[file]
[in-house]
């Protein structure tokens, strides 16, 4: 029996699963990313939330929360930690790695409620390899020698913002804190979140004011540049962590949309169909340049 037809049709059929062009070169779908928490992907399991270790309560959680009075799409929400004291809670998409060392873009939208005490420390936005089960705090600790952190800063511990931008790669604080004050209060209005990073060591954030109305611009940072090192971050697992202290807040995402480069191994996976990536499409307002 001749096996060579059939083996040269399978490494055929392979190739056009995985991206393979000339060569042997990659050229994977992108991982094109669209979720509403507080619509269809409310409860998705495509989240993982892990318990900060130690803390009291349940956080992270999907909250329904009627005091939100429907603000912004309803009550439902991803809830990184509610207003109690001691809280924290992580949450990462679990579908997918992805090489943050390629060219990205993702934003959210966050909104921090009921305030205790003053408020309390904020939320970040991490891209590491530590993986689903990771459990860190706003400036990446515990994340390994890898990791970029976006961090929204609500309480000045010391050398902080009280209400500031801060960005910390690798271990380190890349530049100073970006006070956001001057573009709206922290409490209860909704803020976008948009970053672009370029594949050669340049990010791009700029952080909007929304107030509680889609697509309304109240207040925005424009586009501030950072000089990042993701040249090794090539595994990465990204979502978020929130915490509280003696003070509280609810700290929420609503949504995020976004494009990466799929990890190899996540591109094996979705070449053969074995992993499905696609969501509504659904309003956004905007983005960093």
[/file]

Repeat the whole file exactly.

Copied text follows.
[in-house]
């Protein structure tokens, strides 16, 4: 029996699963990313939330929360930690790695409620390899020698913002804190979140004011540049962590949309169909340049 037809049709059929062009070169779908928490992907399991270790309560959680009075799409929400004291809670998409060392873009939208005490420390936005089960705090600790952190800063511990931008790669604080004050209060209005990073060591954030109305611009940072090192971050697992202290807040995402480069191994996976990536499409307002 001749096996060579059939083996040269399978490494055929392979190739056009995985991206393979000339060569042997990659050229994977992108991982094109669209979720509403507080619509269809409310409860998705495509989240993982892990318990900060130690803390009291349940956080992270999907909250329904009627005091939100429907603000912004309803009550439902991803809830990184509610207003109690001691809280924290992580949450990462679990579908997918992805090489943050390629060219990205993702934003959210966050909104921090009921305030205790003053408020309390904020939320970040991490891209590491530590993986689903990771459990860190706003400036990446515990994340390994890898990791970029976006961090929204609500309480000045010391050398902080009280209400500031801060960005910390690798271990380190890349530049100073970006006070956001001057573009709206922290409490209860909704803020976008948009970053672009370029594949050669340049990010791009700029952080909007929304107030509680889609697509309304109240207040925005424009586009501030950072000089990042993701040249090794090539595994990465990204979502978020929130915490509280003696003070509280609810700290929420609503949504995020976004494009990466799929990890190899996540591109094996979705070449053969074995992993499905696609969501509504659904309003956004905007983005960093």